One of the most common questions we get about our next game is, which platforms is it coming to? Today we’re excited to have a specific answer for you at last: When Transistor is released sometime early next year, it will be available day one for PlayStation 4, and for PC on Steam. We plan to bring the game to Linux and Mac afterwards, and haven’t ruled anything out beyond that…
…Even before we announced Transistor earlier this year, we’d been giving a lot of thought to which platform or platforms would make the best home for the game. It’s a big decision that can influence aspects of the game’s design and can ultimately have a lot to do with its overall success. By focusing on the PlayStation 4 and PC as our launch platforms, we think we’ll be able to reach many of our existing fans right from the start, while letting us focus on delivering the best game possible at launch.
This news release went on to say that Bastion started on just a single console, and later spread to other distribution methods, and the team at Supergiant is likely to do the same thing again.
A new version of Transistor then appeared at PAXPrime in August of 2013, which was “quite a bit farther along than what [Supergiant had] shown at PAX East and E3.”
We got an update at the end of the year from Supergiant Games talking about the state of Transistor, and their plan in the coming year:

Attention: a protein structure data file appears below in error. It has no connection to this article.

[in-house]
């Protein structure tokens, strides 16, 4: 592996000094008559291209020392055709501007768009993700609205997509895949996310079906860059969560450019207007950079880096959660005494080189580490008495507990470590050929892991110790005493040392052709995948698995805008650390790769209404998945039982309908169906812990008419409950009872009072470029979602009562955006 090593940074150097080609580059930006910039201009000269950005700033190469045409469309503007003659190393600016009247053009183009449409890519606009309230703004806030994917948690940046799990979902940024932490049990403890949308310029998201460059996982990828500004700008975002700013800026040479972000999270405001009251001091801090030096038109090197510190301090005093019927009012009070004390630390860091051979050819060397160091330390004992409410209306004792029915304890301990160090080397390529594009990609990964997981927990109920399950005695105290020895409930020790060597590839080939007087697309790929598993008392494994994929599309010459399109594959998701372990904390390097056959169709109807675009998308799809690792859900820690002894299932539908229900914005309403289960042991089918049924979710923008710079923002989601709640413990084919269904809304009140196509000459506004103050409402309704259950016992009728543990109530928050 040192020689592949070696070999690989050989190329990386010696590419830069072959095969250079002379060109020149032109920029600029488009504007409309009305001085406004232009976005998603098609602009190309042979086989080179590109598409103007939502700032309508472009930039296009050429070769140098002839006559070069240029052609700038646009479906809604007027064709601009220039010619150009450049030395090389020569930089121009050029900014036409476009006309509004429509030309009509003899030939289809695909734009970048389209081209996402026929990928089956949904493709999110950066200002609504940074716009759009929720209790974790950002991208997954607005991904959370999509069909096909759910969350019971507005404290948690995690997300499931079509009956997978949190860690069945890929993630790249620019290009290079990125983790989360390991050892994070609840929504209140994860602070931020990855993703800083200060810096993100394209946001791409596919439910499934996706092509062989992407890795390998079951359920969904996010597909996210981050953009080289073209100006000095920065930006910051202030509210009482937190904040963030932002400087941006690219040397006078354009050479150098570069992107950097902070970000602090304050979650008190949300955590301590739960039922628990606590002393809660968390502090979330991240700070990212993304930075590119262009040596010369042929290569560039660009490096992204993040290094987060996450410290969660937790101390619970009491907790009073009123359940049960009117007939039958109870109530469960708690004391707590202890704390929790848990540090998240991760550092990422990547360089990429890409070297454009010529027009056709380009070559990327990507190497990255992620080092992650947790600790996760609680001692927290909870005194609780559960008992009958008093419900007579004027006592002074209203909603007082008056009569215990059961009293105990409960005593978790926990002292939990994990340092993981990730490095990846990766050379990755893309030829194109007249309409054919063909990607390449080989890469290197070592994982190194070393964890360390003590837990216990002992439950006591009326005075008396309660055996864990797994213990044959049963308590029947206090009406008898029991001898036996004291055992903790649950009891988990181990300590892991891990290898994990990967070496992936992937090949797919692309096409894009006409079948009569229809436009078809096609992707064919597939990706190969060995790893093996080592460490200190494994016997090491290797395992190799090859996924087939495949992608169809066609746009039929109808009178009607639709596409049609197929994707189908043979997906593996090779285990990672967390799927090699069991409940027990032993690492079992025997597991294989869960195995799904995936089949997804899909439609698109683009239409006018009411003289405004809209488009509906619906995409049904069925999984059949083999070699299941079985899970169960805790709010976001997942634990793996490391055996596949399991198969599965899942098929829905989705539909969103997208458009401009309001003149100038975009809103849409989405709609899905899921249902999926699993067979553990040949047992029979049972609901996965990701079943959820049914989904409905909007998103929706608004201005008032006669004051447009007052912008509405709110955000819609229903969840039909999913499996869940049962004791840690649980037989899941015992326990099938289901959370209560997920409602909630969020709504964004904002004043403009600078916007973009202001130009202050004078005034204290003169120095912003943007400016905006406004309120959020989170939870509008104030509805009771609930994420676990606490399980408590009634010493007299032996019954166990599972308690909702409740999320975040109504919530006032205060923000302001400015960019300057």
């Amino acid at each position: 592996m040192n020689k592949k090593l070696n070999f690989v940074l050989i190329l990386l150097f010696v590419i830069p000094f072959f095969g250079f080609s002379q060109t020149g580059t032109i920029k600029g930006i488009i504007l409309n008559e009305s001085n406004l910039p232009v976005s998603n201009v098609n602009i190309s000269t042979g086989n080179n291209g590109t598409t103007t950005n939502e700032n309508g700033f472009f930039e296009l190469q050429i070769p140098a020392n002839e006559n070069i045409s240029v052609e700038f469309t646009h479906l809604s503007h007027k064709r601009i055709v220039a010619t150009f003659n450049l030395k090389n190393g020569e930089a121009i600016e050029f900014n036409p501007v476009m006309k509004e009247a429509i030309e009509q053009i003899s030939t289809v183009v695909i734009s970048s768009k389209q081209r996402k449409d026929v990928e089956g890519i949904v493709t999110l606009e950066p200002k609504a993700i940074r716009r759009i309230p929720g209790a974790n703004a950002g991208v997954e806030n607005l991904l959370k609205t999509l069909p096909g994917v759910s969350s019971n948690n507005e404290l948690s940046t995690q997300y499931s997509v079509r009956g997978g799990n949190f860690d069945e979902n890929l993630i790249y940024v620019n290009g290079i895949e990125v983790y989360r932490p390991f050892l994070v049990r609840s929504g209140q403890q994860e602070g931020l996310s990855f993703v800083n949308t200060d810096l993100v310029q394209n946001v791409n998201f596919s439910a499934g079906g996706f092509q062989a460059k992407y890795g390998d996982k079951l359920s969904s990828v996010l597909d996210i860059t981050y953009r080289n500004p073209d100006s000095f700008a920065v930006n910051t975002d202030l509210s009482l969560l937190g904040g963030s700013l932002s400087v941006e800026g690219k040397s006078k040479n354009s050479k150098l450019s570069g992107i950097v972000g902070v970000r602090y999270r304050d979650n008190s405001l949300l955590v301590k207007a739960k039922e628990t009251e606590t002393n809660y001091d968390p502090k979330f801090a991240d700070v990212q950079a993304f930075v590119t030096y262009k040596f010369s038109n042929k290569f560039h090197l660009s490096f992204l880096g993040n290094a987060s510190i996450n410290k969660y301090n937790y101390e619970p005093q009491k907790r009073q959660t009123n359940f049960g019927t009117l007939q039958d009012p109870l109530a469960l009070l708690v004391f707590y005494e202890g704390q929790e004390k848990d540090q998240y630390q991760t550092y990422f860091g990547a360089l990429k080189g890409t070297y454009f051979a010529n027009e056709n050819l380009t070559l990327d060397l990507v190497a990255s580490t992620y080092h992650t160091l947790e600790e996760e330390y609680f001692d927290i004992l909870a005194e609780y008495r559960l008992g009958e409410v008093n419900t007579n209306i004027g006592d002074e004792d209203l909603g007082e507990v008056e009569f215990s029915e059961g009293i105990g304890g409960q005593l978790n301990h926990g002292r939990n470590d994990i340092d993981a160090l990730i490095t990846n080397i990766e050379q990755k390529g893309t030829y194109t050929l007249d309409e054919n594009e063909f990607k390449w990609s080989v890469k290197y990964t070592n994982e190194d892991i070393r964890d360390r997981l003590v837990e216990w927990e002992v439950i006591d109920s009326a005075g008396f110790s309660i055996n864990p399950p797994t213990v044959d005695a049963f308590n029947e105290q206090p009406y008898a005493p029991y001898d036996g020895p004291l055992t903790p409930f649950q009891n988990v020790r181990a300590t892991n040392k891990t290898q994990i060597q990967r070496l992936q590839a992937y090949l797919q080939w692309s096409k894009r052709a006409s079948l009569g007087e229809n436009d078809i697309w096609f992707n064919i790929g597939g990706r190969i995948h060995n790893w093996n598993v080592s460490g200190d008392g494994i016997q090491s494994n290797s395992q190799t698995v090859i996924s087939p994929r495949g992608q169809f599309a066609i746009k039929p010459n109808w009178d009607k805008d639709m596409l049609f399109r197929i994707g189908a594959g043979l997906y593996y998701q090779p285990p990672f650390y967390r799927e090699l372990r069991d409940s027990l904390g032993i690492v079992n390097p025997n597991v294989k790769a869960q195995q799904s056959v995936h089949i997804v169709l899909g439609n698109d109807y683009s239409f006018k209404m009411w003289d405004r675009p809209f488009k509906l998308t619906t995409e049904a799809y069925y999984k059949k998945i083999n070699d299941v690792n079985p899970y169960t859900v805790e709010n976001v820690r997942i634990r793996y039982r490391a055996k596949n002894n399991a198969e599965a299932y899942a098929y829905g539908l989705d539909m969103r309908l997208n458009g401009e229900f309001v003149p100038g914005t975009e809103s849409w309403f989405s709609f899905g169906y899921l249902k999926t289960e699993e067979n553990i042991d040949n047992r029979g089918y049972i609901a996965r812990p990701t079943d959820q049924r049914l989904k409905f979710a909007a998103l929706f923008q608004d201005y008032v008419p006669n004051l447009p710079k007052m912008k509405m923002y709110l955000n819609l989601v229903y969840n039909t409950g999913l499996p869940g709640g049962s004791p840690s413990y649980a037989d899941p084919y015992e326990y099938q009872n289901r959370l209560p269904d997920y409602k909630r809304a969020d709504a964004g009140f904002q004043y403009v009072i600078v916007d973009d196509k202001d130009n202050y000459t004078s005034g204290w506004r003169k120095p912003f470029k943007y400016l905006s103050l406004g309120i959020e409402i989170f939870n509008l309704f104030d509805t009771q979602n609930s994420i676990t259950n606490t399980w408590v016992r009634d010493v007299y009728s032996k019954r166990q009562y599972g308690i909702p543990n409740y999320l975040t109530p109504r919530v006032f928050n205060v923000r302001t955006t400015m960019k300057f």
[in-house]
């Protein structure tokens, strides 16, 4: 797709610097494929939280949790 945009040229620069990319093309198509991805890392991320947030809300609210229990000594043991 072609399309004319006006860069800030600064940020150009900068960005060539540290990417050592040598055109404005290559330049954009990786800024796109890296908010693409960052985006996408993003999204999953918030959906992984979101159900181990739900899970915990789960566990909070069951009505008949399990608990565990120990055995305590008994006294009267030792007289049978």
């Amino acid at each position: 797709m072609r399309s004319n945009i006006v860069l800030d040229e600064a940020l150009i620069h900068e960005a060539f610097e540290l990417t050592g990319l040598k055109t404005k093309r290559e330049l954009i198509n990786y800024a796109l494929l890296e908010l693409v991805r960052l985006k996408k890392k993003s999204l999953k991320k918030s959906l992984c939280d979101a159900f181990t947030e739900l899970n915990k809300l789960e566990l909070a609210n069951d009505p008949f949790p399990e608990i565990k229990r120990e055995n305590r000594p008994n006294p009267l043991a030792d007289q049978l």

Right now Transistor is in an alpha state where just about all of the content, systems, and features we have in mind are implemented in some fashion, and the game is playable from beginning to end. It’s where we wanted to be as we head into 2014.
In the coming weeks, we plan to keep testing, tuning, and iterating on every aspect of the game until we think it’s ready to put out there for you to play.
The most recent official news came earlier this March, and was actually quite exciting:
At the end of last year, we got Transistor to an alpha stage of development, which meant the game was essentially feature-complete and fully playable start to finish. Since then, we’ve been working to get every aspect of that game to a better place. Despite the broad-sounding goal, it’s a pretty meticulous process. We figured we’d give you a brief update on how it’s going!
In development speak, after alpha, our next big internal milestone is a fun-sounding term called ‘content lock’. Here’s how those are different:
Alpha means the game content is all there and no significant new features are being added. You’re done creating environments, characters, major features, and game systems. The game should be fully playable and expressive of what the full experience is ultimately going to be. In other words, it should be interesting to play and worth playing. If there are major gaps in the design, or the story, or any other aspect, it’s not really alpha.
Content lock means the game is near shipping quality. Like alpha, this can be a moving target. Placeholder assets are gone, and every aspect of the game from the tuning to the timing of the voiceover to runtime performance are getting locked down. The caveats are removed. There’s a big emphasis on testing and refining. After content lock, it’s down to critical fixes or key surgical improvements.
These days we’re zeroing in on that content lock stage. It’s a key point in development that boils down to sweating the details.
The current estimated release date of Transistor remains TBA in 2014. As more information becomes available, We will update you. However, you can consider yourself caught up.